It’s important to understand two things:

  1. Mocha does not run individual tests in parallel. Mocha runs test files in parallel.
  2. Spawning worker processes is not free.

That means if you hand Mocha a single, lonely test file, it will spawn a single worker process, and that worker process will run the file. If you only have one test file, you’ll be penalized for using parallel mode. Don’t do that.

Other than the “lonely file” non-use-case, the unique characteristics of your tests and sources will impact the result. There’s an inflection point below which running tests in parallel will be slower than running in serial.

In fact, Mocha’s own unit tests (about 740 tests across 35 files) are a great example. Like good unit tests, they try to run quickly, in isolation, without I/O. I’ll run Mocha’s unit tests in serial, for the baseline:

$ hyperfine -r 5 --warmup 1 "bin/mocha --no-parallel test/*unit/**/*.spec.js"
Benchmark #1: bin/mocha --no-parallel test/*unit/**/*.spec.js
  Time (mean ± σ):      1.262 s ±  0.026 s    [User: 1.286 s, System: 0.145 s]
  Range (min … max):    1.239 s …  1.297 s    5 runs

Now I’ll try running them in parallel. Despite my hopes, this is the result:

$ hyperfine -r 5 --warmup 1 "bin/mocha --parallel test/*unit/**/*.spec.js"
Benchmark #1: bin/mocha --parallel test/*unit/**/*.spec.js
  Time (mean ± σ):      1.718 s ±  0.023 s    [User: 3.443 s, System: 0.619 s]
  Range (min … max):    1.686 s …  1.747 s    5 runs

Objectively, running Mocha’s unit tests in parallel slows them down by about half a second. This is the overhead of spawning worker processes (and the requisite serialization for inter-process communication).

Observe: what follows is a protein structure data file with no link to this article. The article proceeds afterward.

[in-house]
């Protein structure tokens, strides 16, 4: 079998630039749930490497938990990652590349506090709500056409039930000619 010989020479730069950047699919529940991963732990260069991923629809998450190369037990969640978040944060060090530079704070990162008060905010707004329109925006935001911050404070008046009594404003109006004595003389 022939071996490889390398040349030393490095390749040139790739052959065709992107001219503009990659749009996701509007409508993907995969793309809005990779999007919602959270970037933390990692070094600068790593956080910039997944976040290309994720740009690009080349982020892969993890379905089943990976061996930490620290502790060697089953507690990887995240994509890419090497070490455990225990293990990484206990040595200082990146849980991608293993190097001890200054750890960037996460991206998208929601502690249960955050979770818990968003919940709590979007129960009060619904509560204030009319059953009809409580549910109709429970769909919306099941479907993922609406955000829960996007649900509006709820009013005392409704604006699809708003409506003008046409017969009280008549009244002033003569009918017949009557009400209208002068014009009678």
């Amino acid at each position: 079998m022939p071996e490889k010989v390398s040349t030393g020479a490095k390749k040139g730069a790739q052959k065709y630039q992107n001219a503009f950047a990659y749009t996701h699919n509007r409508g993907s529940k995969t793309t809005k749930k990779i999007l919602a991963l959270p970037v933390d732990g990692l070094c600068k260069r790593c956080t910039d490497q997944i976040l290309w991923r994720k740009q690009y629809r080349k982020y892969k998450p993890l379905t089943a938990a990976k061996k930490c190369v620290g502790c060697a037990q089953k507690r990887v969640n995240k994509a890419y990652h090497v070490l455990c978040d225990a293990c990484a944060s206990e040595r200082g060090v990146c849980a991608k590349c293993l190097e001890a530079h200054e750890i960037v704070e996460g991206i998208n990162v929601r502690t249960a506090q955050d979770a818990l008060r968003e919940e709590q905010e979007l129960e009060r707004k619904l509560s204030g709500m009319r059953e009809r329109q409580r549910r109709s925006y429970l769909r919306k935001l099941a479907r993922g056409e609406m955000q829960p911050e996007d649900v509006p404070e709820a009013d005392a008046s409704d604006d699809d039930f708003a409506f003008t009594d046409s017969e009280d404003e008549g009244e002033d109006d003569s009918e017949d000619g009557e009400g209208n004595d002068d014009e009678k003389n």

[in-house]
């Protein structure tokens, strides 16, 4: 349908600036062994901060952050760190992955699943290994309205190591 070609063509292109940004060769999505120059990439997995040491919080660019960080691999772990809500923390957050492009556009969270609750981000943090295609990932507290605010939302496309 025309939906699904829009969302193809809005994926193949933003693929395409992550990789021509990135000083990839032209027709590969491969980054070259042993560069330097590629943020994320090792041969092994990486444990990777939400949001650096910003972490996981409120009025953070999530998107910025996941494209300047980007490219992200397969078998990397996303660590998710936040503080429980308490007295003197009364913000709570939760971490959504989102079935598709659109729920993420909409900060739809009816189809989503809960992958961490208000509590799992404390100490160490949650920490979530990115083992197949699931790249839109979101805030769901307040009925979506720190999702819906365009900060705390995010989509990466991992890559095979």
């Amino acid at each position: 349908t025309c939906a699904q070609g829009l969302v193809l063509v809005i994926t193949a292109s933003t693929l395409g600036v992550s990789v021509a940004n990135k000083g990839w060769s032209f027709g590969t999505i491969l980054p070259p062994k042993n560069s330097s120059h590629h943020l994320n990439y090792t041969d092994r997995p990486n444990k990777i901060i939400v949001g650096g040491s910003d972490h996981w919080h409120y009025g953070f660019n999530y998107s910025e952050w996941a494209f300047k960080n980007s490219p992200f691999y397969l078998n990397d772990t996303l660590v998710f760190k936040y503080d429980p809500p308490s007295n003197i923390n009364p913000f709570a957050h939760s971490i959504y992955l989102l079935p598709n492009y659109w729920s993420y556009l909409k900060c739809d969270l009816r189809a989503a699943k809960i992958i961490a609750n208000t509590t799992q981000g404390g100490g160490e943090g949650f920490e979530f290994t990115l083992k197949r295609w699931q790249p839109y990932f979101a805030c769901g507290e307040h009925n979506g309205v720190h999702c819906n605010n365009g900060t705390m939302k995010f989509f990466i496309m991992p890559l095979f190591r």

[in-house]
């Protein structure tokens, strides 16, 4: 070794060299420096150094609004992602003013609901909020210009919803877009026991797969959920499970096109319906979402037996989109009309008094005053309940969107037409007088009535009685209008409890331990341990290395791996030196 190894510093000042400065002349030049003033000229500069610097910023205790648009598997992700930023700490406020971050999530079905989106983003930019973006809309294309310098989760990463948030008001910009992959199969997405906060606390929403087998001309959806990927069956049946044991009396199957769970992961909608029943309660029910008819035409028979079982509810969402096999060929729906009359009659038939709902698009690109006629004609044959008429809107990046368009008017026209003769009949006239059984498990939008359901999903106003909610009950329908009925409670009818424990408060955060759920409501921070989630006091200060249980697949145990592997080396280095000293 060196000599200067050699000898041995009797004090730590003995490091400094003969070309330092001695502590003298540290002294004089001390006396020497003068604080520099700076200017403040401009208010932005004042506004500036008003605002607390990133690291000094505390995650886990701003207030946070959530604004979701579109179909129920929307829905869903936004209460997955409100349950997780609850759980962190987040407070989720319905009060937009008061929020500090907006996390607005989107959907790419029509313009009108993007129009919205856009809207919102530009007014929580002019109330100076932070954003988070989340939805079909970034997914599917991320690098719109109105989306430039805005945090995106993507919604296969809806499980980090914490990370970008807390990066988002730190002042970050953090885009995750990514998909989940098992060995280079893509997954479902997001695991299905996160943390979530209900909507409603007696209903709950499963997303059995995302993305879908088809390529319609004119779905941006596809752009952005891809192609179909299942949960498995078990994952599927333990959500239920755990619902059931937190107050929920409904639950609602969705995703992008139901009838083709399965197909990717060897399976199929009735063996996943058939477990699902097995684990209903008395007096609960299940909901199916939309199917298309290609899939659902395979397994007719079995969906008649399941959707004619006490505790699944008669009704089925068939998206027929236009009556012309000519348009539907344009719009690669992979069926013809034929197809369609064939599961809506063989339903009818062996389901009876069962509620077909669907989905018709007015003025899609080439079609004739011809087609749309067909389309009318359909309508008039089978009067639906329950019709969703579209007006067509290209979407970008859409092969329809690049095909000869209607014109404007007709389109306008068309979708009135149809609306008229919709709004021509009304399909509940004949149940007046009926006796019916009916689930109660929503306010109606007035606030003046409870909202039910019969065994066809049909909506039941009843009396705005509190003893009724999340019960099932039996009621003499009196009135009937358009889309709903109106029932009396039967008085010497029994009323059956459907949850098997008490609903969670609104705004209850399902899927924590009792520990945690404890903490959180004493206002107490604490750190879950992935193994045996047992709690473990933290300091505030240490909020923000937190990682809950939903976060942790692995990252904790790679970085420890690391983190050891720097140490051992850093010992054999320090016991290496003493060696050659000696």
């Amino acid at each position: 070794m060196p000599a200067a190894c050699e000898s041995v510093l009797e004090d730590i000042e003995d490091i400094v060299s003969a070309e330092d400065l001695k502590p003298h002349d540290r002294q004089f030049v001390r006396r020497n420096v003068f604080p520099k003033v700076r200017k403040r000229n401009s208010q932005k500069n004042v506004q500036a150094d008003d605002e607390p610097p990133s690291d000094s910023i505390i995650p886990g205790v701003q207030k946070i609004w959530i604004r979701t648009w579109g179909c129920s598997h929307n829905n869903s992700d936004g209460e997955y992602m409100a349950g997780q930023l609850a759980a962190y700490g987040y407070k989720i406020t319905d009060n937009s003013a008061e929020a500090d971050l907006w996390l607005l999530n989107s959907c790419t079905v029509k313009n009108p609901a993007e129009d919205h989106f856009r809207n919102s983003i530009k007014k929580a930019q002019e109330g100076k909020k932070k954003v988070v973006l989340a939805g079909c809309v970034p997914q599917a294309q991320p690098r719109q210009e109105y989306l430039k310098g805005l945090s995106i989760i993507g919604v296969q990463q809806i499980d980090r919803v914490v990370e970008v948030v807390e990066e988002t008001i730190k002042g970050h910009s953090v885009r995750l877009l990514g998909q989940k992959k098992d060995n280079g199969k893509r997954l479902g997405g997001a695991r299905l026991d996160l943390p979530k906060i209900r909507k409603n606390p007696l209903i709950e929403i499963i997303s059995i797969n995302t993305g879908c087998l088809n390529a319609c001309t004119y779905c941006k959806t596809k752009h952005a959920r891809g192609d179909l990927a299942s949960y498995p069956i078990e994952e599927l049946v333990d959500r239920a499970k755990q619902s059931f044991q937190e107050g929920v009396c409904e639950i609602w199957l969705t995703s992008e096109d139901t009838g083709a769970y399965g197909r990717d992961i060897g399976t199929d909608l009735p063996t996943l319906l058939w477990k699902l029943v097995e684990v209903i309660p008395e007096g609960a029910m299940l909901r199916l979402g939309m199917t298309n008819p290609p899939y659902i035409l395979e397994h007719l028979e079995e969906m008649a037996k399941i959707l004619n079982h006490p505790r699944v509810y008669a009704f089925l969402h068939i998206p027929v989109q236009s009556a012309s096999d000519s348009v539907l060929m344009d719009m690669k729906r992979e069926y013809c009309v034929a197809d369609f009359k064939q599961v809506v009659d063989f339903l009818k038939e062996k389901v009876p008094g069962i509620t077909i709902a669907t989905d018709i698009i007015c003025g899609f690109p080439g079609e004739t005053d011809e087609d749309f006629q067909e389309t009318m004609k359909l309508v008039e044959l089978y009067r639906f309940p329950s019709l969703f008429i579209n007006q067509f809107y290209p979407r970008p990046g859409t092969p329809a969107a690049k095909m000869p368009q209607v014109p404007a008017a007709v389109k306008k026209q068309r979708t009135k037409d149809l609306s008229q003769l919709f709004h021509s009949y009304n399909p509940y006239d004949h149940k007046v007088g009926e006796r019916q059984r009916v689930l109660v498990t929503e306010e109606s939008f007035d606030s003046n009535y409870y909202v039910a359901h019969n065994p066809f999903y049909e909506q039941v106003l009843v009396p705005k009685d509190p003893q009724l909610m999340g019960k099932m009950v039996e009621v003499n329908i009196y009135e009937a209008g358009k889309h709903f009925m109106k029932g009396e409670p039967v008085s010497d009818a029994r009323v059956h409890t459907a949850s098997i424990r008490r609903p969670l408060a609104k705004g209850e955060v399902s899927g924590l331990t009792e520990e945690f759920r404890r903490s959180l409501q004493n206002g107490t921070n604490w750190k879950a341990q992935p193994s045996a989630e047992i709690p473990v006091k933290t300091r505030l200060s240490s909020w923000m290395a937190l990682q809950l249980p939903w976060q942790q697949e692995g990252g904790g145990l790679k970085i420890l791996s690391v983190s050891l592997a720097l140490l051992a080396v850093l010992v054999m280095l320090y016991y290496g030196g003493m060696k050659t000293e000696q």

I’ll go out on a limb and predict that many projects having very fast unit tests will see no benefit from running those tests in Mocha’s parallel mode.

Remember my .mocharc.yml? I yanked that parallel: true out of there; instead, Mocha will use it only when running its integration tests.

In addition to being generally unsuitable for these types of tests, parallel mode has some other limitations; I’ll discuss these next.

Caveats, disclaimers and gotchas, Oh my

Due to technical limitations (i.e., “reasons”), a handful of features aren’t compatible with parallel mode. If you try, Mocha will throw an exception.

Check out the docs for more information and workarounds (if any).

Unsupported reporters

If you’re using the markdownprogress, or json-stream reporters, you’re out of luck for now. These reporters need to know how many tests we intend to execute up front, and parallel mode does not have that information.